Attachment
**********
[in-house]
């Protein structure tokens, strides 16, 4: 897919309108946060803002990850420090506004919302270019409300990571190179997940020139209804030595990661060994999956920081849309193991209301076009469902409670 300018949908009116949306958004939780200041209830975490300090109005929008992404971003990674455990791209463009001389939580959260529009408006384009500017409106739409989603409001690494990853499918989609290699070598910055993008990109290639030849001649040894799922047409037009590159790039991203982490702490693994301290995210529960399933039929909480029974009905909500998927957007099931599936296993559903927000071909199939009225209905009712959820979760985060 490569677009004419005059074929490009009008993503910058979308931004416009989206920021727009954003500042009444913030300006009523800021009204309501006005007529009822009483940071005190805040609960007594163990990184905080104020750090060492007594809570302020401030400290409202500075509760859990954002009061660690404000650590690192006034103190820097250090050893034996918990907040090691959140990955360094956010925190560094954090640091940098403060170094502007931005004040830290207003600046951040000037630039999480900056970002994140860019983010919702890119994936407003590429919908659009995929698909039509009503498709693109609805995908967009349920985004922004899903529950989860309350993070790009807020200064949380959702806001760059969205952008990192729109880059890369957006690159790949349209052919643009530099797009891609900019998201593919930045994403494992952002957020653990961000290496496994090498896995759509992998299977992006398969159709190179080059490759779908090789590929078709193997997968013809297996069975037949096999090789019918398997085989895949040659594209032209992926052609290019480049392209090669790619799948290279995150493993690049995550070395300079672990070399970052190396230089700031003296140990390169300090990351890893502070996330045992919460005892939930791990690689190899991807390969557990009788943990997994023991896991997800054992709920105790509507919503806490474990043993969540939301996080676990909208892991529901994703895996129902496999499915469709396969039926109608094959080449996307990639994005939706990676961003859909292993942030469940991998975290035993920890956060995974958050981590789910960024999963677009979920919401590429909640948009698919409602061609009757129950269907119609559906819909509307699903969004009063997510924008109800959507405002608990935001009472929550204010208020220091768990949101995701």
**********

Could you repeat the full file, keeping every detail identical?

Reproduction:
[in-house]
């Protein structure tokens, strides 16, 4: 897919309108946060803002990850420090506004919302270019409300990571190179997940020139209804030595990661060994999956920081849309193991209301076009469902409670 300018949908009116949306958004939780200041209830975490300090109005929008992404971003990674455990791209463009001389939580959260529009408006384009500017409106739409989603409001690494990853499918989609290699070598910055993008990109290639030849001649040894799922047409037009590159790039991203982490702490693994301290995210529960399933039929909480029974009905909500998927957007099931599936296993559903927000071909199939009225209905009712959820979760985060 490569677009004419005059074929490009009008993503910058979308931004416009989206920021727009954003500042009444913030300006009523800021009204309501006005007529009822009483940071005190805040609960007594163990990184905080104020750090060492007594809570302020401030400290409202500075509760859990954002009061660690404000650590690192006034103190820097250090050893034996918990907040090691959140990955360094956010925190560094954090640091940098403060170094502007931005004040830290207003600046951040000037630039999480900056970002994140860019983010919702890119994936407003590429919908659009995929698909039509009503498709693109609805995908967009349920985004922004899903529950989860309350993070790009807020200064949380959702806001760059969205952008990192729109880059890369957006690159790949349209052919643009530099797009891609900019998201593919930045994403494992952002957020653990961000290496496994090498896995759509992998299977992006398969159709190179080059490759779908090789590929078709193997997968013809297996069975037949096999090789019918398997085989895949040659594209032209992926052609290019480049392209090669790619799948290279995150493993690049995550070395300079672990070399970052190396230089700031003296140990390169300090990351890893502070996330045992919460005892939930791990690689190899991807390969557990009788943990997994023991896991997800054992709920105790509507919503806490474990043993969540939301996080676990909208892991529901994703895996129902496999499915469709396969039926109608094959080449996307990639994005939706990676961003859909292993942030469940991998975290035993920890956060995974958050981590789910960024999963677009979920919401590429909640948009698919409602061609009757129950269907119609559906819909509307699903969004009063997510924008109800959507405002608990935001009472929550204010208020220091768990949101995701």